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Under the GDPR legislation, anyone collecting personally identifiable information of EU citizens must first get their consent. They must also respect any request to edit or remove personal information. There are simple solutions for modifying websites and applications, but what if the application cannot be edited? Blockchain was specifically built to store an immutable record of transactions. Immutability is, in fact, its primary characteristic. In this blog, we examine why this is a problem and how it is being addressed.

The problem

Blockchain technology by its very nature does not allow for the manipulation of previously-entered data. This would mean that under the GDPR, all parties involved in the collection and manipulation of the data are noncompliant. An argument can be made that since the identities of transacting parties can be anonymized, the data is not personally-identifiable. However, since anyone with the private key can decrypt the record and see the identity, this does not meet compliance standards.

Under the GDPR, personal information cannot be collected without the user’s consent, unless the information is pseudonymized. Pseudonymity is achieved when a piece of information cannot link directly to a person. With blockchain technology, all information entered into the blockchain is encrypted, and thus completely hermetic to those who do not have the appropriate hash. Still, this does not pseudonymize the data as per the specifications of the legislation, since your company still has access to personally identifiable data.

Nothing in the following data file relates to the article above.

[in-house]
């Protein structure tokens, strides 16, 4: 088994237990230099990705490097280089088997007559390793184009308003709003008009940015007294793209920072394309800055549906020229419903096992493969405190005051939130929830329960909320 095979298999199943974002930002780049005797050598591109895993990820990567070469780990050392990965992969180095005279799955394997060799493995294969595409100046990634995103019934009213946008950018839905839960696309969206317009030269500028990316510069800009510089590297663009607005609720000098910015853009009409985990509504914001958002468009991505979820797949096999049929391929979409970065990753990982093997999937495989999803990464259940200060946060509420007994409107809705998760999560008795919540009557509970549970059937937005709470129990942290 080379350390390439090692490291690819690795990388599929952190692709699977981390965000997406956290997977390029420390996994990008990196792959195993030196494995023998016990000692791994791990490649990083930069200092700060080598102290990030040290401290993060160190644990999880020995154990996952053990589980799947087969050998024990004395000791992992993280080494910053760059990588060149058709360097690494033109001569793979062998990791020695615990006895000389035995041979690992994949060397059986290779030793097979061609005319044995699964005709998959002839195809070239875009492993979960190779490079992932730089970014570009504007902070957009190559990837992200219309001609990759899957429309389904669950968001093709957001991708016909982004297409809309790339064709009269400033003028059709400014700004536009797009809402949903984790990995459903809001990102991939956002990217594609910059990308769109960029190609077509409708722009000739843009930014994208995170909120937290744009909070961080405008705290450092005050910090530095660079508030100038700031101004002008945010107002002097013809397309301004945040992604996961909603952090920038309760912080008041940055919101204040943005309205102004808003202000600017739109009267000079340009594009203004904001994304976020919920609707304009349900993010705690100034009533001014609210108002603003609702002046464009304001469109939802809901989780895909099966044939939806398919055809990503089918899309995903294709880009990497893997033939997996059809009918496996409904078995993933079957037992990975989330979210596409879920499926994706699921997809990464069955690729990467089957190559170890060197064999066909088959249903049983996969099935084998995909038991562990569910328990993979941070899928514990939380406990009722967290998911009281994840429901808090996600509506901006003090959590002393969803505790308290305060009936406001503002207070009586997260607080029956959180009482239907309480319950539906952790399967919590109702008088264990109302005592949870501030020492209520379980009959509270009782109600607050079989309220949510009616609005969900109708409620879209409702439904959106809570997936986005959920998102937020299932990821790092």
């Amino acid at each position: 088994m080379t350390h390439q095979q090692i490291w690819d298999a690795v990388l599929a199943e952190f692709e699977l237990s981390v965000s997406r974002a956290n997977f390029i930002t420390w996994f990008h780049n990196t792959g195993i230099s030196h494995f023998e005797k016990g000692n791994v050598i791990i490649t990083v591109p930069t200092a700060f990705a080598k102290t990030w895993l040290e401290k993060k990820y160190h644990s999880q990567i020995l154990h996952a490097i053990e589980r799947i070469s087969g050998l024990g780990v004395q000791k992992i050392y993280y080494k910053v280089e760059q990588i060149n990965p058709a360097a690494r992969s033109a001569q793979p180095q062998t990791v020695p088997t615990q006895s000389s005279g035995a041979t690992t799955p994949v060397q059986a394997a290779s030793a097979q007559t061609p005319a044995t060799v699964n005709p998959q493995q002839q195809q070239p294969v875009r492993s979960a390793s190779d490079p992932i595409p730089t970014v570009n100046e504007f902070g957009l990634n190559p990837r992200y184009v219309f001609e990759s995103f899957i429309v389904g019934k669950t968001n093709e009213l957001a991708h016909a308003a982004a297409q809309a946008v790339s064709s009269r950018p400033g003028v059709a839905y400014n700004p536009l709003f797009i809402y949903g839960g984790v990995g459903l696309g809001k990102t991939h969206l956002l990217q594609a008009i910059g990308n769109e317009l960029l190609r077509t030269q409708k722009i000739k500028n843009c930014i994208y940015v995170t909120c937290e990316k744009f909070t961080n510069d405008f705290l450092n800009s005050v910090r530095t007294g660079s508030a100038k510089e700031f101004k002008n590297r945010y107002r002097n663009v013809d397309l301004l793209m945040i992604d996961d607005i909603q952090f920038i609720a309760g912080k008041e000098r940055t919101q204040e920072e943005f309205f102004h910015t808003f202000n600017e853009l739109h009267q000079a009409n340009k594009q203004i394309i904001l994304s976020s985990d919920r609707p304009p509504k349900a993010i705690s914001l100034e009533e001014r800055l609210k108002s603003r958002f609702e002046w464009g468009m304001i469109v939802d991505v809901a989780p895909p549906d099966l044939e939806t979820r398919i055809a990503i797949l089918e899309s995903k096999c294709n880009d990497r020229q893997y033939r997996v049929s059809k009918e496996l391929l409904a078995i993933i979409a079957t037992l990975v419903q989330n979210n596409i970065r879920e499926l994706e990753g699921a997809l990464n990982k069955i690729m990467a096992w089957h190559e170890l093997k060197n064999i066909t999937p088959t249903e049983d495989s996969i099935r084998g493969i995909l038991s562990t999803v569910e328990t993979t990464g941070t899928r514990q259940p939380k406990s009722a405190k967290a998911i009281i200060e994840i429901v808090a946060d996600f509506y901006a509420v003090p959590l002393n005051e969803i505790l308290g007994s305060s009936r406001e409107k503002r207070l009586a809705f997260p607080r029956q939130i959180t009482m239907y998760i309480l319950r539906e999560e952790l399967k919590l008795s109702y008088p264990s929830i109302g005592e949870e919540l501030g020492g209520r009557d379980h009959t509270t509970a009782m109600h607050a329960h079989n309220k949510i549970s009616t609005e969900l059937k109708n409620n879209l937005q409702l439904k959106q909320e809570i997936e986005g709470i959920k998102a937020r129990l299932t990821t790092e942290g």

The solution

The most common solution involves storing the personal data off-chain in a separate, traditional database. A hashed record of the event and data would remain on-chain as evidence the transaction occurred. This would allow the data to be accessed and removed from the database without disturbing the transaction details. In this way, you can use the blockchain as an access control mechanism to personal user data. The real question is: is it worth it?

Much of the benefits that can be derived from blockchain technology are lost. The data is personally identifiable, and as such, it falls under the GDPR. Plus, this method complicates access to the data unnecessarily – the higher the number of parties that need to access the data, the higher the complexity of the point-to-point integration system for each member of the blockchain. On top of that, spreading information in this manner leaves the company open to more attack vectors, increasing the risk of a potential breach.

The GDPR and blockchain technology are currently not compatible. Given the nature of the blockchain, users cannot request the removal of personally identifiable information, making blockchain technology non-compliant with the GDPR.

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